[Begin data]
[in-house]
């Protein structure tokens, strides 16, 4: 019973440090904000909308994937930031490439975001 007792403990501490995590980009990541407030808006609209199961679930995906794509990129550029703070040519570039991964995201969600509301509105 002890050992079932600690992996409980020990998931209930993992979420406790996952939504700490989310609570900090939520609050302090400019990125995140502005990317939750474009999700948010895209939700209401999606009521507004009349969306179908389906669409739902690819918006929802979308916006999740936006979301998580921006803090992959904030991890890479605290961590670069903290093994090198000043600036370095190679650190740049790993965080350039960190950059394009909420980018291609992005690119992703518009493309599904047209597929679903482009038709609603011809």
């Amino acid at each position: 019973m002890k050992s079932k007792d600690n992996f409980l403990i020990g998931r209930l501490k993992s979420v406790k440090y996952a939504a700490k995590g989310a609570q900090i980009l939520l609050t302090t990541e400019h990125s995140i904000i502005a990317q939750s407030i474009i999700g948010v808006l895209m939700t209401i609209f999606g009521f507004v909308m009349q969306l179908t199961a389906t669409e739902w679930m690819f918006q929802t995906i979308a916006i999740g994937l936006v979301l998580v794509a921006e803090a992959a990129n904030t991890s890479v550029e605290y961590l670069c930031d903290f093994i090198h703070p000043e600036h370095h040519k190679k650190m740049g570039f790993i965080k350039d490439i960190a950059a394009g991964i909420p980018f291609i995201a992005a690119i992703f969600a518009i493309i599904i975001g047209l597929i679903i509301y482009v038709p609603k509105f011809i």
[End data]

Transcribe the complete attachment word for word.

[in-house]
């Protein structure tokens, strides 16, 4: 019973440090904000909308994937930031490439975001 007792403990501490995590980009990541407030808006609209199961679930995906794509990129550029703070040519570039991964995201969600509301509105 002890050992079932600690992996409980020990998931209930993992979420406790996952939504700490989310609570900090939520609050302090400019990125995140502005990317939750474009999700948010895209939700209401999606009521507004009349969306179908389906669409739902690819918006929802979308916006999740936006979301998580921006803090992959904030991890890479605290961590670069903290093994090198000043600036370095190679650190740049790993965080350039960190950059394009909420980018291609992005690119992703518009493309599904047209597929679903482009038709609603011809």
């Amino acid at each position: 019973m002890k050992s079932k007792d600690n992996f409980l403990i020990g998931r209930l501490k993992s979420v406790k440090y996952a939504a700490k995590g989310a609570q900090i980009l939520l609050t302090t990541e400019h990125s995140i904000i502005a990317q939750s407030i474009i999700g948010v808006l895209m939700t209401i609209f999606g009521f507004v909308m009349q969306l179908t199961a389906t669409e739902w679930m690819f918006q929802t995906i979308a916006i999740g994937l936006v979301l998580v794509a921006e803090a992959a990129n904030t991890s890479v550029e605290y961590l670069c930031d903290f093994i090198h703070p000043e600036h370095h040519k190679k650190m740049g570039f790993i965080k350039d490439i960190a950059a394009g991964i909420p980018f291609i995201a992005a690119i992703f969600a518009i493309i599904i975001g047209l597929i679903i509301y482009v038709p609603k509105f011809i």